Radiation Genetics I N Microorganisms and Evolutionary Considerations 1


Recent knowledge of UV-resis tance mechanisms in microorganisms is reviewed in perspective, with emphasis on E . coli. Dark-repair genes are classified into “excision” and “tolerance” (ability to produce a normal copy of DNA from damaged DNA). The phenotype of DNA repair is rather common among the microorganisms compared, and yet their molecular mechanisms are not universal. In contrast, DNA photoreactivation is the simplest and the most general among these three repair systems. It is proposed that DNA repair mechanisms evolved in the order: photoreactivation, excision repair, and tolerance repair. The UV protective capacity and light-inducible RNA photoreactivation possessed by some plant viruses are interpreted to be the result of solar UV selection during a rather recent era of evolution. HE high sensitivity of the living organism to radiation is a fundamental Tphenomenon and is due to the interaction of high penetrating energy with the genetic material indispensable and unique to living things. The number of DNA lesions required for inactivation of a genome, either by X or UV, increases with increase in genome complexity (TERZI 1961 ; KONDO 1964). This progressive radioresistance is believed to be mostly ascribable to DNA repair (HOWARDFLANDERS 1968). Our knowledge of the biological effects of radiation at the molecular level has recently increased considerably ( SETLOW and SETLOW 1972) and yet irradiation of a living thing with ionizing radiation often still present more questions than it answers. This is partly due to the complexity of the DNA damage induced (TOWN, SMITH and KAPLAN 1973). In contrast, the major cause of UV effects is known to be pyrimidine dimers. Therefore, the complexity of UV genetics in microorganisms must be mostly ascribed to the complex genetic apparatus. All living things are now believed, on the basis of ample evidence, to be descendants of a common ancestor (DAYHOFF 1972). Therefore, I believe thct radiation genetics in microorganisms is worthwhile reviewing from the evolutionary standpoint in order to make a framework into which diverse characteristics may be put together (KONDO 1972; RADMAN, ROMMELACRE and ERRERA 1973). Supported by grants from the Ministry of Education, Japan and the Toray Science Foundation. Abbreuiations: X (X or y rays); UV (ultraviolet); PR (photoreactivation); Exc (Excision); Inc (Incision); Rec (recombinational[al]); TDHT (5-thyminyl-5,6-dihydrothumine); dimers (cyclobutane-type pyrimidine d i m e r s in DNA); Pol (DNA polymerase [activity]); Exo (DNA exonuclease [activity]); superscripts “S”, “R’, “-”, e.g., U V S or UVB (UV-sensitive or -resistant for plaqueor colony-forming ability) ; Exc(excisionless). Genetics 78: 1W-161 September, 1974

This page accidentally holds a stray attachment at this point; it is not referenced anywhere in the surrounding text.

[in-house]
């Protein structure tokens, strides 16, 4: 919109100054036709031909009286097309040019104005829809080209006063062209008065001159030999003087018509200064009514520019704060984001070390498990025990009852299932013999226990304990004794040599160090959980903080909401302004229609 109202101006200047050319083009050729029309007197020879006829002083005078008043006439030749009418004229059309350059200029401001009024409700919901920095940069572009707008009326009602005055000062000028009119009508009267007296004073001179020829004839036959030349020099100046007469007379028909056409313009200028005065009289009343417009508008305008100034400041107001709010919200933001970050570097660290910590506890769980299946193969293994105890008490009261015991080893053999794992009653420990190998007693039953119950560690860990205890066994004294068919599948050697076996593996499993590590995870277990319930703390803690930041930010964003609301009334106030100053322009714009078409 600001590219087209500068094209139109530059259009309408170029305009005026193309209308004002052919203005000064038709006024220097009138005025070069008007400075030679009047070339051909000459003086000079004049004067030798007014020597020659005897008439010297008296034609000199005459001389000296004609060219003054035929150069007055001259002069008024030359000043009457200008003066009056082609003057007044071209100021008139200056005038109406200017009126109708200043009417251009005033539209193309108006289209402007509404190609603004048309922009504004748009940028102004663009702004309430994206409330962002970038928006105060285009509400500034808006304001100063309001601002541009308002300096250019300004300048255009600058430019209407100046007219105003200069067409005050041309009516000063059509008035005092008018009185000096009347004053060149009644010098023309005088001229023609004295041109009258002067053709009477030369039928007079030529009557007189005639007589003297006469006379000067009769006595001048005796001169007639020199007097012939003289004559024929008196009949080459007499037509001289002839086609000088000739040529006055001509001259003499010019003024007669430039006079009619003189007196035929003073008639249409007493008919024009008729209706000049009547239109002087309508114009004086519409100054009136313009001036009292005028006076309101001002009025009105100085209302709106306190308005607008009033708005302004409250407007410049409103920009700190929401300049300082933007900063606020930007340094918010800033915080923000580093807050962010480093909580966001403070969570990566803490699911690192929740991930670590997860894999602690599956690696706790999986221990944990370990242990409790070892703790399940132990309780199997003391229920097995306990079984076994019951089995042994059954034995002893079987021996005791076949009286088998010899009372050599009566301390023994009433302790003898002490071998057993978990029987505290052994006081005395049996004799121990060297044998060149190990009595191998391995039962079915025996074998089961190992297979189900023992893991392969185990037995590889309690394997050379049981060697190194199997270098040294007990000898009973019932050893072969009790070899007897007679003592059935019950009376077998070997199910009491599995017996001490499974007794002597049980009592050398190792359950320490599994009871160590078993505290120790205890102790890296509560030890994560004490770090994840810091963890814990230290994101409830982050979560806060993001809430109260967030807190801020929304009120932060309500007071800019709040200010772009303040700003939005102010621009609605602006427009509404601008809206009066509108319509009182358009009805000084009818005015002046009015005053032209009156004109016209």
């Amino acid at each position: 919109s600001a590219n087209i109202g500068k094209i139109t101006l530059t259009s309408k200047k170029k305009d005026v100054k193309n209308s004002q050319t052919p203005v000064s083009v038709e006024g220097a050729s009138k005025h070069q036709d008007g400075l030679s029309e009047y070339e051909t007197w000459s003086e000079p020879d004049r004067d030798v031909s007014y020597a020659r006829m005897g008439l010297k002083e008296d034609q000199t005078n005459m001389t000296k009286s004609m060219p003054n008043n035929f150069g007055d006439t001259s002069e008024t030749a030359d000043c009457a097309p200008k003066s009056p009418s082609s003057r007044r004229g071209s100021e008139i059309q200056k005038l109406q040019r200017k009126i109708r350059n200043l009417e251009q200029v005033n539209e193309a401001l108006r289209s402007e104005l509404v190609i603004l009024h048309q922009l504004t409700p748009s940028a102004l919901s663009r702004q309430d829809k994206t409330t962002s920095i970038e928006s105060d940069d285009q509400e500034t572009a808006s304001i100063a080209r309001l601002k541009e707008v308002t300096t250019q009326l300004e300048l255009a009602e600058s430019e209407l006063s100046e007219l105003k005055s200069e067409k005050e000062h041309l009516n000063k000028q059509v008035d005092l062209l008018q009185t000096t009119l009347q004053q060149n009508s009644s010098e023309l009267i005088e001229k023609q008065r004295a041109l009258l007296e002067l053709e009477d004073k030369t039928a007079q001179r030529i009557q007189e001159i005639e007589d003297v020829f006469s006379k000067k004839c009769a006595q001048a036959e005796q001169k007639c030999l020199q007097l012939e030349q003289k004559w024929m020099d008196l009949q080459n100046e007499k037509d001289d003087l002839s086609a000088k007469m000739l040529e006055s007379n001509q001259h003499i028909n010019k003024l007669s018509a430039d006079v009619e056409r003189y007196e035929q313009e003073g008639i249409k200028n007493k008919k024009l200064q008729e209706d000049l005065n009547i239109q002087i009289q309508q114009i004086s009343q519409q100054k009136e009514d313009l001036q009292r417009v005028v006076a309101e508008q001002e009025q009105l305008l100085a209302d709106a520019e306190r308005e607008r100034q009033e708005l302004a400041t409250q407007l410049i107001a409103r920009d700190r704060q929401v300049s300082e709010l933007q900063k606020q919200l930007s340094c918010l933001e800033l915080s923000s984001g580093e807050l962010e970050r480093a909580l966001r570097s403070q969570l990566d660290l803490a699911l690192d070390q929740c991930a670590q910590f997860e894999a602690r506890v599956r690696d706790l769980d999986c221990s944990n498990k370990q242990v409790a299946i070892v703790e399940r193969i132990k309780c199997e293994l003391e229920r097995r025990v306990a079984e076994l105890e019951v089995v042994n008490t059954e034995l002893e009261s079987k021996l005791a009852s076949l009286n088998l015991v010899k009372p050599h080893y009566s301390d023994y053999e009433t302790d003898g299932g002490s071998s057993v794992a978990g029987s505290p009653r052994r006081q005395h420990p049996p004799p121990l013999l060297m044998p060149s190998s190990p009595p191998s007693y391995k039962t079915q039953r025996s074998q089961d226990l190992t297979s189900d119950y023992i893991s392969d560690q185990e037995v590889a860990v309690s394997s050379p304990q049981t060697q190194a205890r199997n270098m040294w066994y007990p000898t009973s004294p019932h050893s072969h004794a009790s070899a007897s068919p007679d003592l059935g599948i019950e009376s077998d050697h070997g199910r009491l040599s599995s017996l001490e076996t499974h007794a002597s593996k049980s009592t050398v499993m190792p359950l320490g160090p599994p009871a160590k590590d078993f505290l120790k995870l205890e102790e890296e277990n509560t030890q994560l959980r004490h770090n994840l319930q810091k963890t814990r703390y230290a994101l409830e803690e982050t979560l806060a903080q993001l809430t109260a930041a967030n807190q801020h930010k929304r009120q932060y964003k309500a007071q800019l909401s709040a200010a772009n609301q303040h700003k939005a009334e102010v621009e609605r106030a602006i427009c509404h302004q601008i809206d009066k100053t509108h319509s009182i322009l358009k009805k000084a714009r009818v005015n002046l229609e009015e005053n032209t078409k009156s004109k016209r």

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@inproceedings{Kondo2003RadiationGI, title={Radiation Genetics I N Microorganisms and Evolutionary Considerations 1}, author={Sohei Kondo and Shigeru Kondo}, year={2003} }